Monthly Mobile Review Roundup – November

(re)format-Z: (Developed by Blindflug Studios. Available on iOS and Android)

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The year is 2117. The location is Zurich. The setting is a dystopian future (aren’t they always).

You play as Alice, a hacker and rebel who is trying to infiltrate LIBRIA Corp’s system. You were unsuccessful. LIBRIA know what you have done and want you eliminated, but immediately after your hacking attempt failed you are contacted by a mysterious underground organisation calling itself “The Resistance”. They are certain that Alice’s actions will lead to a revolution and they aid you, as you traverse the city, to avoid drones and sneak past surveillance guards. As you work through level sections you are shown the significance of locations that led to the reformation 600 years ago, and you collect lost data fragments that inform you of LIBRIA Corp’s secrets.

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The game itself brings to mind the SquEnix Go! series of games, especially Deus Ex Go, and has a visual style that has been strongly influenced by Blade Runner. You move through the city by moving from point to point on lines laid out on the ground or up the side of buildings. Along the same lines move guards or surveillance bots which you have to stay out of sight from. You also have to time runs to avoid the sweeping scan of stationary surveillance bots. Also at your disposal as you progress are a range of tools like a scanner scrambler and invisibility that allow you to sneak around more effectively.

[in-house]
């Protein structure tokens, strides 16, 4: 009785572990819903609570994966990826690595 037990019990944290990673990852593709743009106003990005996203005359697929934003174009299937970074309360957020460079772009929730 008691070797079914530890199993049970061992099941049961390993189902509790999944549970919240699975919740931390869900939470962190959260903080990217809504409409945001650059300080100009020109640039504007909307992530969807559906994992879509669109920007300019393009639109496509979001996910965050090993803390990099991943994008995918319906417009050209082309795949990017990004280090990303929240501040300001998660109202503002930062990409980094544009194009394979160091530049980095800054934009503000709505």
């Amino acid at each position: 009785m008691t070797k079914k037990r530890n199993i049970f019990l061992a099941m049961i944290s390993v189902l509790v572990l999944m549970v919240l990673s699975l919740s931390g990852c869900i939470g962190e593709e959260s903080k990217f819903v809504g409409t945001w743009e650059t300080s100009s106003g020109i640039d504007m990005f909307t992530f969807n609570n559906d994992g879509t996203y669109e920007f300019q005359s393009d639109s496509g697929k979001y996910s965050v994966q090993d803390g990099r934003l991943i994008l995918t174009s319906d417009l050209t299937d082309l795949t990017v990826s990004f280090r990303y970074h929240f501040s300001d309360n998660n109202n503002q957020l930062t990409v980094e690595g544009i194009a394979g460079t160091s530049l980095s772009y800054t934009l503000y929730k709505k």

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While in a direct comparison to the SquEnix games (re)format Z: comes off as feeling less polished it does make up for that by being a more narrative focused games that compels you to keep playing.

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Blindflug Studios should be commended by what they have achieved with the game and I have enjoyed the experience so far and will definitely keep it on my phone until I have completed it.

Worth your time/money? Yes

 

Shwip Turbo Thumb (Developed by Jamhammer Games Inc. Available on iOS and Android)

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I apologise in advance for anybody reading this review as, in an effort to appear to be cool, I am paraphrasing lyrics from a song that was released over a year ago.